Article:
The ideological narrative about how women are so neglected everywhere is feminist indoctrination, and has no place in an article like this. (talk) 11:14, 8 December 2016 (UTC)

Wow. Yes, it is an interesting topic, but for some reason you cite exactly the wrong specialists - it's simply that men are predominant and privilege other men. Have you ever worked as a composer or professional musician for some time? - if you look at the behavior of men there with open eyes, you will notice this in so many places. --User:Haraldmmueller 12:10, 8 December 2016 (UTC)

Whatever the reason might be, this section is very bad regardless. For one, the "role of women" in the classical period is not a synonym for "role of women composers." There were very many highly respected (and highly paid) women performers, primarily singers, and this section mentions none of them. A great number of upper class women in this time period were also very important in both performing music themselves, or patronizing it. Furthermore, the entire section conflates the "classical period" with classical music in general. (I really wish we could have called this time period of music the Neoclassical period.) The quotes by the scholar talk about the 19th century atmosphere of music- where symphonic works were seen as the most elevated form of music. However, many "intellectuals" in the real classical period (late 18th century, first two decades or so of the 19th century thought that large scale vocal music (oratorio, opera) was the most elevated form of music. Clara Schumann is a romantic composer. Also, one of the sources is a blog-like post "RVA News" which looks questionable at best and has numerous innacuracies, logical fallacies (meet in the middle fallacy) and misspellings. This entire section could be replaced with: "During the classical period, women did not generally compose large scale works." This is an encyclopedia, not an essay on the reasons for gender disparities. (talk) 17:35, 28 March 2017 (UTC)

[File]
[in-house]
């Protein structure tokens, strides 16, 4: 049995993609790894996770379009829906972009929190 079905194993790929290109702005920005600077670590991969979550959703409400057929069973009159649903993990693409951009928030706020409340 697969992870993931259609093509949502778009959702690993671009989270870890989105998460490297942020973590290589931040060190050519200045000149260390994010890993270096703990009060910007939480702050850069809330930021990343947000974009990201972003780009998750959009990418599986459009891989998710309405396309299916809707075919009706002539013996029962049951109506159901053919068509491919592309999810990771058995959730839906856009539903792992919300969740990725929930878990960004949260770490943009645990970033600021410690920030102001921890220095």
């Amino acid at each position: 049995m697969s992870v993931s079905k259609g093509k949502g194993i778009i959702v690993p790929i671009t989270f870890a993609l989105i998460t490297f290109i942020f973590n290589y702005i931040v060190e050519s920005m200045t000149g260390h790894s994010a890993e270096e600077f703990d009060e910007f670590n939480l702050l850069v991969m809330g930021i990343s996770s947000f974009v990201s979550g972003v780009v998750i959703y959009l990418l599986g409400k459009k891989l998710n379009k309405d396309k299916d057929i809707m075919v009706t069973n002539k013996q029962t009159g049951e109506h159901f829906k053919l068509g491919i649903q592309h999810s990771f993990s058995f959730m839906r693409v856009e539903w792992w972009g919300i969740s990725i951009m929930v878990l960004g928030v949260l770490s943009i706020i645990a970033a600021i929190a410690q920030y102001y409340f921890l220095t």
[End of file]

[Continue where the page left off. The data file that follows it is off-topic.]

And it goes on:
Deleting the section was the right thing to do, in my opinion. There might be scope in this article to discuss the role of women composers, performers and patrons during the Classical period. The section you deleted was not even close to fulfilling that task properly. The section looks to have been copy-pasted from the "Women in classical music" section of Classical music without any apparent thought as to whether it would be an appropriate fit for this article about a discrete period in music history. Syek88 (talk) 10:06, 29 March 2017 (UTC)